If you've read my past blogs, you know that if you ask me what I do for a living, I might stand there tongue-tied. Because I do a lot of things. But for much of the last 15 years, except for a stint in the early 2000s managing a call center, there have been two main ones. I generally make about half of my living writing for people and half as a public speaker.
Which got me thinking about the whole career identity thing that most of us have. The majority of us are encouraged to be X, and be a good X – whatever X is. Often, we define our sense of self around what we "do," as opposed to who we are. Like my parents, who had a typical Fred-Flintstone-and-Wilma relationship where he had his career in engineering and academia, and she was a homemaker.
I had a couple of X's in my career too. First was a technical career that took my wife and I all over the United States, and later a management career leading call center and software development teams. I did well in those fields, even winning awards and serving on government advisory committees, but truth be known, I can't look back on those days as a time where I couldn't wait for Monday morning.
So one of the best things that ever happened to me was in late 1994, when word got around that layoffs were coming at the big software firm I was at. I went to the CEO, said, "Ooooh, me, me, me, pick me!", and left with a one-year consulting retainer – as well as the knowledge that from then on, I would have to eat what I catch. Along with the discovery that, for the first time in my life, Mondays were something to really look forward to.
But that wasn't the best year of my life. 1996 was. The year that my consulting retainer ended and all my other work ground to a halt for almost six months. Was that scary? Surprisingly, not as much as I thought. Suddenly I had time to really think, and started spending afternoons at the Glenwood Pines enjoying a Pinesburger, taking in a great view of the lake, and starting to sketch out a series of notes for what I really wanted to do.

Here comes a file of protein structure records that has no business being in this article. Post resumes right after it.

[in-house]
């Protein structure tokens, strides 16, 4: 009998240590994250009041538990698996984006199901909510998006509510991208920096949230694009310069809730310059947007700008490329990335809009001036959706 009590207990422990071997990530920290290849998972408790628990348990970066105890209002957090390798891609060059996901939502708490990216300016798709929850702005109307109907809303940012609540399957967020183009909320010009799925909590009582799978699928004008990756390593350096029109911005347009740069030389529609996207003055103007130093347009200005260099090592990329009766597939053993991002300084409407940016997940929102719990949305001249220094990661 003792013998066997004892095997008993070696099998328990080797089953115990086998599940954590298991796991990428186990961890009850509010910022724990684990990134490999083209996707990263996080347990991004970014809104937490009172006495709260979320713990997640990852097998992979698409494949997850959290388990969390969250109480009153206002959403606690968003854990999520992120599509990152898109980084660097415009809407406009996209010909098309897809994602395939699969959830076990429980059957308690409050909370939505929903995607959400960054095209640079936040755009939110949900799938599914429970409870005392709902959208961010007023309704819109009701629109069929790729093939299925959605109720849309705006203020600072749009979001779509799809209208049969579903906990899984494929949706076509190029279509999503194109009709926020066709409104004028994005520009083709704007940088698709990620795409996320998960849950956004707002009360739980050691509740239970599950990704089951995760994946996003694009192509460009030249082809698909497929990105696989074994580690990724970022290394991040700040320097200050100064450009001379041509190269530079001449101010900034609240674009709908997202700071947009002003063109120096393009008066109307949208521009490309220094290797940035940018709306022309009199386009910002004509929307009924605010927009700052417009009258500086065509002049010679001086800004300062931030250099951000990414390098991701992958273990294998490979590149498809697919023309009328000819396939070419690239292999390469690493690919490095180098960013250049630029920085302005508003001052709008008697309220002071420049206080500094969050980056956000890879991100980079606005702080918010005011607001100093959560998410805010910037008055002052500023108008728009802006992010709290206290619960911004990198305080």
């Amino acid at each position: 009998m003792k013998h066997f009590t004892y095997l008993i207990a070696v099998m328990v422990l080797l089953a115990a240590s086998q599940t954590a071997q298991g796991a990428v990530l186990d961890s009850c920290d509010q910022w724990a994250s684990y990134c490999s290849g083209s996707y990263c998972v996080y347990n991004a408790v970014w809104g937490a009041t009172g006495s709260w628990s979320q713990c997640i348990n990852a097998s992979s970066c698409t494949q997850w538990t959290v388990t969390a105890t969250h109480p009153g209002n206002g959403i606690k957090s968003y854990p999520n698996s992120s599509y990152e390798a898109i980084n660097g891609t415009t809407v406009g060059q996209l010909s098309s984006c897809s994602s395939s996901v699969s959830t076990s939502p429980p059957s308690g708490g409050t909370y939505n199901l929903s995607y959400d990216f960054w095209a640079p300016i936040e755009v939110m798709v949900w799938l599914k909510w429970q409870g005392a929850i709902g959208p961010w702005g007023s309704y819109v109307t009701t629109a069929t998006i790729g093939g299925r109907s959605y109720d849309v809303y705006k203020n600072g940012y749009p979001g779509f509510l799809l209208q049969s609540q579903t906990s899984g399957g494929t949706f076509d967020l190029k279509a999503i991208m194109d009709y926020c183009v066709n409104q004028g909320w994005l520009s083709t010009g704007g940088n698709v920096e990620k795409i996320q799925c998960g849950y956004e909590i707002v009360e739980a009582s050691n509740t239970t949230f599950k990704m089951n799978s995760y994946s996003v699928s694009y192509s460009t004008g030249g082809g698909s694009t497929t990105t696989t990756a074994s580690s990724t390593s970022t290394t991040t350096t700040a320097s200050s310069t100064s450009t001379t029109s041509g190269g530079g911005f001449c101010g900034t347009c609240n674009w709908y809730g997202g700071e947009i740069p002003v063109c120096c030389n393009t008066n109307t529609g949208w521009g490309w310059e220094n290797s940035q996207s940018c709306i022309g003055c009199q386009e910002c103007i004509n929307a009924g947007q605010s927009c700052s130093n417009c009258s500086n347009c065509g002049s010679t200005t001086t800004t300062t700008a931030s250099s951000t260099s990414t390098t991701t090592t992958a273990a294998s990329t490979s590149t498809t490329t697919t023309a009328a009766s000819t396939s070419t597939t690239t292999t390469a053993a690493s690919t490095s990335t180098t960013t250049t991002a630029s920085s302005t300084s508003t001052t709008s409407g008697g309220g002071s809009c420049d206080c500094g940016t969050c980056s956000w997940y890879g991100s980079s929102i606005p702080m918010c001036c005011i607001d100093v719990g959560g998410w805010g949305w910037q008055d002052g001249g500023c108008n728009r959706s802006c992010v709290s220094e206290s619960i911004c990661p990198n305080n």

It turned out there were lots of things I wanted to do, including writing for people and training. Some of those notes eventually became my next book Smile Training Isn't Enough, as well as laying the groundwork for my first training program. And more important, I started making connections with other people. By the time 1996 ended, I had earned enough to get by from more than a dozen different things – and started to get the sense that while I no longer had a career doing X, I could, in fact, learn to fish.
Now fast forward 15 years later. Those notes at the Pines eventually became the basis of nearly everything I do today, and I enjoy every minute of it. And as I look around me, a lot of other successful self-employed people I know are also "ands": writers *and* speaking coaches, therapists *and* professional photographers, etcetera. They aren't hung up on being just one flavor, and neither am I. Which leads me to the lesson I want to leave with each of you from this blog:
Stop thinking of yourself as someone who only does X. God gave you 168 hours every week, and you can spend them however you wish. And life is too short not to start going after all those little "x"s you've always wanted to do. Perhaps they will turn into a career – or, as in my case, more than one of them. Take two, or three, or five of them if you wish. Move toward the things that really give you pleasure, invest your time in them, and great things will happen. Good luck!